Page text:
The global abundance of tree palms
Muscarella et al. assembled a pantropical dataset of 2,548 forest plots (covering 1,191 ha) and quantified tree palm (i.e., ≥10 cm diameter at breast height) abundance relative to co‐occurring non‐palm trees. They compared the relative abundance of tree palms across biogeographical realms and tested for associations with palaeoclimate stability, current climate, edaphic conditions and metrics of forest structure.
Global Ecology and Biogeography
RefPlantNLR: a comprehensive collection of experimentally validated plant NLRs
Kourelis and Kamoun describe a comprehensive reference dataset of experimentally validated plant NLR immune receptors. RefPlantNLR consists of 415 NLRs from 31 genera belonging to 11 orders of flowering plants. They used RefPlantNLR to determine the canonical features of functionally validated plant NLRs. This reference dataset should prove useful for benchmarking NLR annotation tools, guiding comparative analyses of NLRs across the wide spectrum of plant diversity and identifying under-studied taxa.
Cytoskeletal organization in isolated plant cells under geometry control
The cytoskeleton, a network of polymers including microtubules and actin, supports many functions in cells. In plants, the cytoskeleton orientation is an important parameter dictating the direction of cell growth. While light, hormonal, or mechanical signals can affect the cytoskeleton organization, the role of cell geometry remains to be clarified. With a microwell-based approach, Durand-Smet et al. confined plant cells lacking walls in different geometries and found that the cytoskeletons align with the long axis in cells in rectangular wells. Basic geometrical rules of the microtubules are computationally modeled in three dimensions and reveal the role of severing proteins in the shape response, which was observed experimentally. These findings demonstrate how cell geometry feeds back on cytoskeletal organization in plant cells.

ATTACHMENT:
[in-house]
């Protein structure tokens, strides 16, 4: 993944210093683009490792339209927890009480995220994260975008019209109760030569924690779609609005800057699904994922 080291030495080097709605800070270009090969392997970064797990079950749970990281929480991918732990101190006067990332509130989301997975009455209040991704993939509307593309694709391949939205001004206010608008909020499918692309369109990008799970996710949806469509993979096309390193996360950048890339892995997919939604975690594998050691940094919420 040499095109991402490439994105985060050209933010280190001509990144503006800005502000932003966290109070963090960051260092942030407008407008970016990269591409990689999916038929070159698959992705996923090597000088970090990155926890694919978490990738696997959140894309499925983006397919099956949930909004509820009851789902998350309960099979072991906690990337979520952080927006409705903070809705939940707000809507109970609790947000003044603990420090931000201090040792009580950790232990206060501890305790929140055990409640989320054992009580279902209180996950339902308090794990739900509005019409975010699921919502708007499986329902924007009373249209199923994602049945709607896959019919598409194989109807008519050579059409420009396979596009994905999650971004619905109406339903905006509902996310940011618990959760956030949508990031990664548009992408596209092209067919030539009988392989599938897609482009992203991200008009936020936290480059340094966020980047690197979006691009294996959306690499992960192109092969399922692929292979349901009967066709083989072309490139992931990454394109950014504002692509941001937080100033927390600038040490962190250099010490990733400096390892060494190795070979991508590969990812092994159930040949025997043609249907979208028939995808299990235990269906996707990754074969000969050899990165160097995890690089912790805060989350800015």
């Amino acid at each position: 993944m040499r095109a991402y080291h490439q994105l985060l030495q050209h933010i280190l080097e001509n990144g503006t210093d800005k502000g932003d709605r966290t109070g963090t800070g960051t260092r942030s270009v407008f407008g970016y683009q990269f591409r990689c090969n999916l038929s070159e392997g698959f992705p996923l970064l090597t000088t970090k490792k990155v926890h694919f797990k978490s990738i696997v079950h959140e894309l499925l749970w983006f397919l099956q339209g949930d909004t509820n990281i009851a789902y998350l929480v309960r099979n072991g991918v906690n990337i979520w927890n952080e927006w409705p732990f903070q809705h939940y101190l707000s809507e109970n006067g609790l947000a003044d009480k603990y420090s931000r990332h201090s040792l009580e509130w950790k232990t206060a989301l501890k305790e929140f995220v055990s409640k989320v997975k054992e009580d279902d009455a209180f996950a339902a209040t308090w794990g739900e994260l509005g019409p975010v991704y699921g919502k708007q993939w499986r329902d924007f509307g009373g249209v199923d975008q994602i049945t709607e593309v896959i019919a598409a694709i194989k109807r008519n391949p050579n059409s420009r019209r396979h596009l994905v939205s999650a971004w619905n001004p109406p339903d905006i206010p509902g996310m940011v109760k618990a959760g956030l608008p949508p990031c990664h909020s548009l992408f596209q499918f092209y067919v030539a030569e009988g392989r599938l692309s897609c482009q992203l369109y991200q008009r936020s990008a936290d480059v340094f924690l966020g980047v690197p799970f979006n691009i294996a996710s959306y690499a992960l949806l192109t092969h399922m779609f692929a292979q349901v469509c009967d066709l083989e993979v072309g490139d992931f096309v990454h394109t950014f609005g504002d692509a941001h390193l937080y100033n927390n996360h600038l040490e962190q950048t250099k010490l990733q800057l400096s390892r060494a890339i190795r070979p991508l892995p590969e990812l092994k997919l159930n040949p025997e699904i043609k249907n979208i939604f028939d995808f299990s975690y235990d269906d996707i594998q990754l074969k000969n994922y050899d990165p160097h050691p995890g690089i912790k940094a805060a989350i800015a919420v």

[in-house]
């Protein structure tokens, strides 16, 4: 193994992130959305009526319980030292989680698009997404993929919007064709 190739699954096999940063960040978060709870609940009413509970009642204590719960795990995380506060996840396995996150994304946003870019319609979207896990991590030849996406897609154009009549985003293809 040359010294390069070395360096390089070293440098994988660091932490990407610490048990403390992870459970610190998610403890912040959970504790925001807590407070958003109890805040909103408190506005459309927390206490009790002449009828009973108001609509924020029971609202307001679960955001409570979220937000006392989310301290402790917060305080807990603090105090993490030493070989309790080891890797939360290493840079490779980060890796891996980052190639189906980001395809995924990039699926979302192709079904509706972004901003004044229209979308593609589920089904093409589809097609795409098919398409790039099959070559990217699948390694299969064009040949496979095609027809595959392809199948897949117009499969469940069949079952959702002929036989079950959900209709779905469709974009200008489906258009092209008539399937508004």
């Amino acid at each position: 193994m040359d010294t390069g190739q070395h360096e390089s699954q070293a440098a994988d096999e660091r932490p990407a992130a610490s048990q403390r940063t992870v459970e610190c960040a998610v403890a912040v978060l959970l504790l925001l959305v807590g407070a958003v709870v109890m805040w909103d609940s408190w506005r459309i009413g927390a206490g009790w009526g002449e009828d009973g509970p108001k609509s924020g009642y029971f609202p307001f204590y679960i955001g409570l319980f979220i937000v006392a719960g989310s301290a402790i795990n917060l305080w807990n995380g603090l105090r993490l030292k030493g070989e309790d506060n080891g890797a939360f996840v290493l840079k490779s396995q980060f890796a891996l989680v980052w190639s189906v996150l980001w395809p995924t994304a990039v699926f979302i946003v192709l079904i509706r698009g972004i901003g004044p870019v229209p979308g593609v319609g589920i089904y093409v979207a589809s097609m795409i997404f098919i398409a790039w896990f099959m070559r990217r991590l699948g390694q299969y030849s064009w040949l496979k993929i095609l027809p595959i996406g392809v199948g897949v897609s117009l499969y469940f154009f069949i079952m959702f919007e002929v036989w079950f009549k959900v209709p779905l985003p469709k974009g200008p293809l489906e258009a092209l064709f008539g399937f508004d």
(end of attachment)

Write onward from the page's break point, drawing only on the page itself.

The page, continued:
Good things take time – diversity effects on tree growth shift from negative to positive during stand development in boreal forests
Jucker et al. explore whether diversity effects on tree growth change predictably during stand development in Finland’s boreal forests. Using tree ring records from mature forests, they tested whether diameter growth trajectories of dominant tree species growing in mixture differed from those in monoculture. They then compared these results with data from the world’s longest running tree diversity experiment, where the same combinations of species sampled in mature forests were planted in 1999.
Journal of Ecology
The fungal collaboration gradient dominates the root economics space in plants
Plant economics run on carbon and nutrients instead of money. Leaf strategies aboveground span an economic spectrum from “live fast and die young” to “slow and steady,” but the economy defined by root strategies belowground remains unclear. Bergmann et al. take a holistic view of the belowground economy and show that root-mycorrhizal collaboration can short circuit a one-dimensional economic spectrum, providing an entire space of economic possibilities.